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Repeated dose toxicity: dermal

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sub-chronic toxicity: dermal
Data waiving:
study scientifically not necessary / other information available
Justification for data waiving:
Justification for type of information:
According to REACH Annex IX column 1 (8.6.2), the following study for repeated dose toxicity is required: Sub-chronic toxicity study (90-day), one species, rodent, male and female, most appropriate route of administration, having regard to the likely route of human exposure.
There is a suitable Klimisch 1 GLP OECD 408 guideline study available, assessing the toxicological properties of 1,3-Dimethyl-4-aminouracil after oral application in feed over 90 days. In general, the oral route is the most suitable one to assess systemic effects in humans, which is the main aim of this endpoint. The dermal or inhalative route is only scientifically relevant in case of considerable exposure, any route-specific toxicological mode of action or local effects, whereas sufficient information on the latter can be gained via irritation tests (REACH No. 8.1. or 8.2).
According to REACH Annex IX column 2 (8.6.2), the appropriate route shall be chosen on the following basis: Testing by the dermal route is appropriate if:
(1) skin contact in production and/or use is likely; and
(2) the physicochemical properties suggest a significant rate of absorption through the skin; and
(3) one of the following conditions is met:
— toxicity is observed in the acute dermal toxicity test at lower doses than in the oral toxicity test, or
— systemic effects or other evidence of absorption is observed in skin and/or eye irritation studies, or
— in vitro tests indicate significant dermal absorption, or
— significant dermal toxicity or dermal penetration is recognised for structurally-related substances.
Although inhalation of 1,3-Dimethyl-4-aminouracil to any toxicologically relevant amount is unlikely, the latter conditions do not apply:
(1) Due to appropriate precautionary measures, skin contact in production and/or use is minimized.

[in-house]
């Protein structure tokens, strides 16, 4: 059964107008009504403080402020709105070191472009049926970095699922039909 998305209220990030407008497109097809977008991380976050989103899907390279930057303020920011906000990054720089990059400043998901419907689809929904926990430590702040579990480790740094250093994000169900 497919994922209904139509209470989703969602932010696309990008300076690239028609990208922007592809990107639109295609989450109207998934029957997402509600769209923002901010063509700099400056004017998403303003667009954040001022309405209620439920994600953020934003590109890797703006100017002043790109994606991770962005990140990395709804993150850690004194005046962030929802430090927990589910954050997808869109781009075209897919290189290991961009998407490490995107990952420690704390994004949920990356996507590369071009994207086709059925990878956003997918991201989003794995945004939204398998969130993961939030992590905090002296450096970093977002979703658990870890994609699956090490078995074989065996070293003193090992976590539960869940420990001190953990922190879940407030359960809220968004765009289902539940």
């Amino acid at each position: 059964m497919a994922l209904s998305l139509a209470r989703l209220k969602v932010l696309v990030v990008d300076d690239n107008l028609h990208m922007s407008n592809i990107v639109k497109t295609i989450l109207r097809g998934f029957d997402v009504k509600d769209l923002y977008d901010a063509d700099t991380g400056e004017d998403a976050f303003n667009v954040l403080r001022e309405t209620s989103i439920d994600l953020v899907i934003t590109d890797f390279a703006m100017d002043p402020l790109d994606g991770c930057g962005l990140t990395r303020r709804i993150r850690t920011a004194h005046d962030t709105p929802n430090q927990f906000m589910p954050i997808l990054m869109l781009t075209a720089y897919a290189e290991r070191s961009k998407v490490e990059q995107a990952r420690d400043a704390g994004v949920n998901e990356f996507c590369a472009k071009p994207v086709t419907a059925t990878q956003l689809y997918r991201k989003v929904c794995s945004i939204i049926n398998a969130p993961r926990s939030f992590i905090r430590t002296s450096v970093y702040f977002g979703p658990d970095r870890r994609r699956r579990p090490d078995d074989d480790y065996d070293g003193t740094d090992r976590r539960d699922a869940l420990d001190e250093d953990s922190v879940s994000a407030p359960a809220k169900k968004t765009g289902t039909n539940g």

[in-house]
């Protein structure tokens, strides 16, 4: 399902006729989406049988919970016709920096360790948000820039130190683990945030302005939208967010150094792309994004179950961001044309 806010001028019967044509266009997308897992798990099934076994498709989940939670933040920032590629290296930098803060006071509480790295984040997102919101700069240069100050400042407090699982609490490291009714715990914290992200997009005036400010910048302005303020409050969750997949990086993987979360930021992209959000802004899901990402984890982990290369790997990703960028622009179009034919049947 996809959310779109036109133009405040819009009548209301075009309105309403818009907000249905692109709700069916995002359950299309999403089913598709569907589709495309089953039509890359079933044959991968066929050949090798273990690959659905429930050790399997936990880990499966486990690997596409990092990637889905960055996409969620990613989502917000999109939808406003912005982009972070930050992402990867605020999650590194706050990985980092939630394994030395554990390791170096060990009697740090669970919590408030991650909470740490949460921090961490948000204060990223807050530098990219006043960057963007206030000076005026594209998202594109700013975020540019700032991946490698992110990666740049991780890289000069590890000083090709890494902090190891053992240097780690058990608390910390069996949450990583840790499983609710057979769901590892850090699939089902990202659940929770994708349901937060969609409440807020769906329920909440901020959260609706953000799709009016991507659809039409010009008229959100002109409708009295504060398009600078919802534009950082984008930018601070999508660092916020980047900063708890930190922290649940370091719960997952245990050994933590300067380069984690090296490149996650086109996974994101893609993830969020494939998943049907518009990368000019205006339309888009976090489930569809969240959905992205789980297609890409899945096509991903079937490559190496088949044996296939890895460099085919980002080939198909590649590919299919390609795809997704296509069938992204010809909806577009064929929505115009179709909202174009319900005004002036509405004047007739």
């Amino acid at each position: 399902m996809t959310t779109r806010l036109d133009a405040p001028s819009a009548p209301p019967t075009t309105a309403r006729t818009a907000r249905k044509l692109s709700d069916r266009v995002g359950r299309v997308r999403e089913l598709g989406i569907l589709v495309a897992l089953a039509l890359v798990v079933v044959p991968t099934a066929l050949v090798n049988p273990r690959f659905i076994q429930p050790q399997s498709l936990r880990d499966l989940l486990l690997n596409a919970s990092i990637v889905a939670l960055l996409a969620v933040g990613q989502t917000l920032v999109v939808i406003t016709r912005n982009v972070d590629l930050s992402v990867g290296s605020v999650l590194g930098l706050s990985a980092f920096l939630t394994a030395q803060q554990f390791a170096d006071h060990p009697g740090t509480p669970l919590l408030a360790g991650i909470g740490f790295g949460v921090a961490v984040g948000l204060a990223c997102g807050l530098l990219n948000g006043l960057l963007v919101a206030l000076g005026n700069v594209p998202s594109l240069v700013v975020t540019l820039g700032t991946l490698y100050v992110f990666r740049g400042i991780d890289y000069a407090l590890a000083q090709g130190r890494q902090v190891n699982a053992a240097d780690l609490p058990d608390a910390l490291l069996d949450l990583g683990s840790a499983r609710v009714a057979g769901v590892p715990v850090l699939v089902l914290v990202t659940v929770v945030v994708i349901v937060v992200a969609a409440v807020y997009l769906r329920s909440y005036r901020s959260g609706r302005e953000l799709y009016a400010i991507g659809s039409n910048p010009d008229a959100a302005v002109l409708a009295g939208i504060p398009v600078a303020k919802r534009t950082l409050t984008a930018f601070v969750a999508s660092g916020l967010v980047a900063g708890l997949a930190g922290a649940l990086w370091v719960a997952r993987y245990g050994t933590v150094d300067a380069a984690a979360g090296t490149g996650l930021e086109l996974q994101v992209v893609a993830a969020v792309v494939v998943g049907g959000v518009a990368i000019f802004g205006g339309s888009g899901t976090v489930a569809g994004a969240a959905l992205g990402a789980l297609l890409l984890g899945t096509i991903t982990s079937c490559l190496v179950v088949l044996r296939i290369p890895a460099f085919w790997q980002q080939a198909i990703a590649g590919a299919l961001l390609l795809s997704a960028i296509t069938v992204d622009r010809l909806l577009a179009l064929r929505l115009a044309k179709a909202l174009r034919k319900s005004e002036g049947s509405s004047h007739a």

(2) The physicochemical and toxicological properties do not suggest potential for a significant rate of absorption through the skin. Skin absorption is influenced by several factors, i.a.:
- Molecular weight: Less than 100 favors dermal uptake. Above 500 the molecule may be too large. With a molecular weight of 155.15 g/mol, absorption is in theory possible.
- LogPow: In order to cross the skin, a compound must first penetrate into the stratum corneum and may subsequently reach the epidermis, the dermis and the vascular network. The stratum corneum provides its greatest barrier function against hydrophilic compounds, whereas the epidermis is most resistant to penetration by highly lipophilic compounds. logPow values between 1 and 4 hence favour dermal absorption. 1,3-Dimethyl-4-aminouracil has a low logPow, i.e. -0.4 at 20°C and pH 6.2-6.9 (flask method, OECD 107). Hence, it is unlikely that the substance could pass the stratum corneum, and dermal absorption is unlikely to occur.
- Water solubility: with a water solubility of 5.46 g/L at 20°C the substance is slightly lipophilic, and is hence presumably slightly hindered to pass the stratum corneum.
- Skin irritation / corrosion: If the substance is a skin irritant or corrosive, damage to the skin surface may enhance penetration. 1,3-Dimethyl-4-aminouracil is not classified as irritant to the skin. Further, the substance does not need to be classified as irritating to the eye, which is in general considered to be more sensitive than the skin. Therefore, no additional penetration enhancement must be considered.
So summarizing, absorption cannot be excluded, but a significant rate of absorption is not expected.
(3) None of the following conditions are met:
- Both acute oral toxicity studies were performed as limit test (5000 mg/kg for oral, 2000 mg/kg for dermal testing), and no deaths occurred, no abnormalities were noted. Hence, toxicity in the acute dermal toxicity test at lower doses than in the oral toxicity test can neither be confirmed nor excluded as no toxicity was observed at dose levels relevant for classification.
- no systemic effects or other evidence of absorption were observed in skin the available eye irritation studies
- no data in in vitro absorption tests or structurally related substances is available
In consequence, the available OECD 408 study (oral exposure route) is sufficient to cover this endpoint, no repeated dose testing via dermal route needs to be performed and can consequently be waived due to animal welfare.

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